Demographic changes require policymakers’ attention
In an innovative initiative, Friends of 80plus Kohima village celebrated its 18th Foundation Day on April 30 by emphasizing the Naga traditional practice of respecting and valuing elders. This initiative serves as a reminder to policymakers about the importance of adopting appropriate policies that address issues of ageing and demographic change.
When the global population reached 8 billion in November 2022, the United Nations noted that the changing demographic profile of the world was interspersed with the slowest rate since 1950, but contrasted with a perceptible increase in the number of persons aged 65 years or over worldwide. According to the UN, population ageing, which is a process whereby older individuals account for a proportionally larger share of the total population, was a key demographic outcome of population trends during the twentieth century and will likely be the distinctive trait of populations during the twenty-first century. In other words, population ageing will remain a powerful force shaping the politics of welfare provision and other aspects in many nations.
This is particularly true in the European Union (EU) and Europe, which has been undergoing paradigmatic demographic changes over the years, ironically due to its affluence and advanced economic development. As of January 1, 2022, more than one fifth (21.1%) of the European Union (EU) population was aged 65 and projected to reach 129.8 million by 2050. The median age was 44.4 years, which means that half of the EU's population was older than 44.4 years in 2022, while it is projected that there will be close to half a million centenarians in the EU-27 by 2050. In the EU's definition, older people are those aged 65 years or more. The low birth rate and higher life expectancy are transforming the shape of the EU's age pyramid, resulting in migration becoming a contentious issue.
This has put a strain on the viability of the European Social Model, which upholds social security for all citizens and limits inequality. These developments are likely to have profound implications, not only for individuals but also for governments, businesses, and civil society, impacting health and social care systems, labor markets, public finances, pension entitlements, and more.
While Nagaland has not yet experienced such a demographic shift, some traits are visible. According to the Nagaland SDG Vision 2030, around 7% of the population is over the age of 60 years. The number is based on the Census 2011 and is projected to increase further with improvements in healthcare and other quality of life indicators. The age pyramid of the 2011 census prepared by the Office of the Registrar General & Census Commissioner showed that the number of people in Nagaland in the age group of 60 and above was 102,726. Immediately below the cohort in the 50-59 age group, however, was 108,257, higher than the combined 60 and above populations. By 2023, the cohort would have crossed the 60 and above threshold.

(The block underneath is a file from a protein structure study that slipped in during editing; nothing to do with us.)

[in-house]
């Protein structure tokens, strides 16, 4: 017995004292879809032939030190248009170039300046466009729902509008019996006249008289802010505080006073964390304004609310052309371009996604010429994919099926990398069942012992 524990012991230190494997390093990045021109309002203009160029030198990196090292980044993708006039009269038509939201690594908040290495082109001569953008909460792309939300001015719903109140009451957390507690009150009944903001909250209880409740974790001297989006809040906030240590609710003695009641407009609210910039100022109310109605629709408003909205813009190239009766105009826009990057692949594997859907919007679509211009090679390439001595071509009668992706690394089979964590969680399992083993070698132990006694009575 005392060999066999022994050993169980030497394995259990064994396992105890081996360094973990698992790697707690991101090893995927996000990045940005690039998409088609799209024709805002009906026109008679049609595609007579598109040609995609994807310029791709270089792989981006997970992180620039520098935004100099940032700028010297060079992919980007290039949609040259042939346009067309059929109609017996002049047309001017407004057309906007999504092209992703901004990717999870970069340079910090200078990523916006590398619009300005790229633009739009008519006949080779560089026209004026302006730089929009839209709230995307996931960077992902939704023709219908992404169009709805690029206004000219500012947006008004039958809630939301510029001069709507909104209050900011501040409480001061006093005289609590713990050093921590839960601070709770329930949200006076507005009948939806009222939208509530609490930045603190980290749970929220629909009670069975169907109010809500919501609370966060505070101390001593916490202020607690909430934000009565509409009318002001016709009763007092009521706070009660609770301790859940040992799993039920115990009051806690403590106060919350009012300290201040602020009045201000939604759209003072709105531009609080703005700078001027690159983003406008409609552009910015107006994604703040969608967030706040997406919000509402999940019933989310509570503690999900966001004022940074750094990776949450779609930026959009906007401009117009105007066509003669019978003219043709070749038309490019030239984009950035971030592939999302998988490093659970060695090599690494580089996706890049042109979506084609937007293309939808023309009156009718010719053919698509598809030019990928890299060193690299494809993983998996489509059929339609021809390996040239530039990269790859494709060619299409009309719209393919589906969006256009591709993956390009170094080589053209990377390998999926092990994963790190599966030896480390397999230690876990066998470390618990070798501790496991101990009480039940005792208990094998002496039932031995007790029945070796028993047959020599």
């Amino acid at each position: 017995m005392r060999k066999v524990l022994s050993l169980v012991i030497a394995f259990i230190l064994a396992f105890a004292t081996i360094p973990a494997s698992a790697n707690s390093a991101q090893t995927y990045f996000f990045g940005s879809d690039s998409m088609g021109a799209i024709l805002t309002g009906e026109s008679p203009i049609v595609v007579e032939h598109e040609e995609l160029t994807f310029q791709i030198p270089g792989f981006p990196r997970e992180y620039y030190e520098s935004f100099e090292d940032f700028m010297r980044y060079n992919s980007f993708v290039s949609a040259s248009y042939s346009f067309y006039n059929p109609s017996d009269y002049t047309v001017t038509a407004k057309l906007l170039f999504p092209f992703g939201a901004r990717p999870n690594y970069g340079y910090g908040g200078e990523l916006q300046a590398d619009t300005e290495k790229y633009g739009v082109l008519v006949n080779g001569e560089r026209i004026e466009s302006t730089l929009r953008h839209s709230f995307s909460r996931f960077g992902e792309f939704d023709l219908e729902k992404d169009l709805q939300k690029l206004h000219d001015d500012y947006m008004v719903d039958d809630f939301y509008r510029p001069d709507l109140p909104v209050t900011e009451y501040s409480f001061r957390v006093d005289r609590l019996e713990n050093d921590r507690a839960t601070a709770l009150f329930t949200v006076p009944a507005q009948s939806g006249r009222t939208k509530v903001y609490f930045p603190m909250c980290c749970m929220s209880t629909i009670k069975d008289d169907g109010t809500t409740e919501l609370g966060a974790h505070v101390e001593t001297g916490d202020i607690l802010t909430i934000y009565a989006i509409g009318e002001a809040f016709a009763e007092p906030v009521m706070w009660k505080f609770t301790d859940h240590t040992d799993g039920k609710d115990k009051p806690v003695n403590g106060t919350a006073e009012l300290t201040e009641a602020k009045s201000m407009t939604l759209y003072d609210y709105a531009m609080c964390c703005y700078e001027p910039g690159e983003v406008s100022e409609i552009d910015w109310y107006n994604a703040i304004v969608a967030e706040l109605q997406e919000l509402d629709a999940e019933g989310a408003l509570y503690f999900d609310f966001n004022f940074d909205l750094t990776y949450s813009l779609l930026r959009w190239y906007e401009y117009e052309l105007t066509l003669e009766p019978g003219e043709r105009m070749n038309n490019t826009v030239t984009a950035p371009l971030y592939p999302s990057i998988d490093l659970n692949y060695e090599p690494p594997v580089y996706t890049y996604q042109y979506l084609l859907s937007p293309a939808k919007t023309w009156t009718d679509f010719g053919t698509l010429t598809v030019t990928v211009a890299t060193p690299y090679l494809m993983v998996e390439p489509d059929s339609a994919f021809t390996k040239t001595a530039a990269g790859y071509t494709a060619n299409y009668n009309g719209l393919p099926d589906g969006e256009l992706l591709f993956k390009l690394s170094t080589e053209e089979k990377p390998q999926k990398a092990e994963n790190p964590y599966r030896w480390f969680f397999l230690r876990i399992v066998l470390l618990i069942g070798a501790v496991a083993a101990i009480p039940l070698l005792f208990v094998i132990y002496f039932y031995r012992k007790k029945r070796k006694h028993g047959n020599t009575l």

On the other hand, after two decades of "incredible growth," Nagaland's population decreased from 19.90 lakh in 2001 to 19.79 lakh in 2011. Meanwhile, the periodic National Family Health Survey (NFHS) published by the MoHFW has also highlighted the falling total fertility rate (TFR), or the number of children per woman, in Nagaland over the years. According to the latest NFHS (5), the TFR in Nagaland was just 1.7 children per woman, well below the 2.1 replacement level, which is understood as the level of fertility at which a population replaces itself exactly from one generation to the next, without migration. Since NFHS-3, conducted in 2005-06 when the TFR was 3.8, the rate has been decreasing consistently.
Hence, what Europe and other regions are undergoing is also the future for India and Nagaland. Thus, the demographic changes and their implications require our attention, as they may have adverse impacts on the delivery of public policies and governance. Policymakers must holistically examine issues related to aging and demographic changes and implement appropriate policies to counter any potential adverse effects in the future. Demographic changes are a significant social, economic, and policy concern that affect all aspects of public and private life.
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